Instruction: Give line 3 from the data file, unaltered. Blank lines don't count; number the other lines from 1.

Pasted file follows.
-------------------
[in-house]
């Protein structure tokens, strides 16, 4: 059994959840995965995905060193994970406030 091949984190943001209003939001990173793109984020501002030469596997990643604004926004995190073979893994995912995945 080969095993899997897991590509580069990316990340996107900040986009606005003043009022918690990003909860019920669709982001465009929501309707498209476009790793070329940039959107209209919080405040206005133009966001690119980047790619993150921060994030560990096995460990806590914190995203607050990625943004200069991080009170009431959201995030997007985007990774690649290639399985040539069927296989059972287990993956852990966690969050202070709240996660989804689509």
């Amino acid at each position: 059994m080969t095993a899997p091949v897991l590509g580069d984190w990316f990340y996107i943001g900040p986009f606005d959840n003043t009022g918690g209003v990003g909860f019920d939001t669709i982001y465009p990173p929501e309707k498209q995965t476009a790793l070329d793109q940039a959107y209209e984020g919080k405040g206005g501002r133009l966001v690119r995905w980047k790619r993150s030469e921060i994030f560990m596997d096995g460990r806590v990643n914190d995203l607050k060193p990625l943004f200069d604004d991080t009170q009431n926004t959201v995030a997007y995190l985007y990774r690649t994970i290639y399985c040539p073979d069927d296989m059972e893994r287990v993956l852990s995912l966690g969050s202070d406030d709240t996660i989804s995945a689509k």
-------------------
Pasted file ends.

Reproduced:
């Amino acid at each position: 059994m080969t095993a899997p091949v897991l590509g580069d984190w990316f990340y996107i943001g900040p986009f606005d959840n003043t009022g918690g209003v990003g909860f019920d939001t669709i982001y465009p990173p929501e309707k498209q995965t476009a790793l070329d793109q940039a959107y209209e984020g919080k405040g206005g501002r133009l966001v690119r995905w980047k790619r993150s030469e921060i994030f560990m596997d096995g460990r806590v990643n914190d995203l607050k060193p990625l943004f200069d604004d991080t009170q009431n926004t959201v995030a997007y995190l985007y990774r690649t994970i290639y399985c040539p073979d069927d296989m059972e893994r287990v993956l852990s995912l966690g969050s202070d406030d709240t996660i989804s995945a689509k």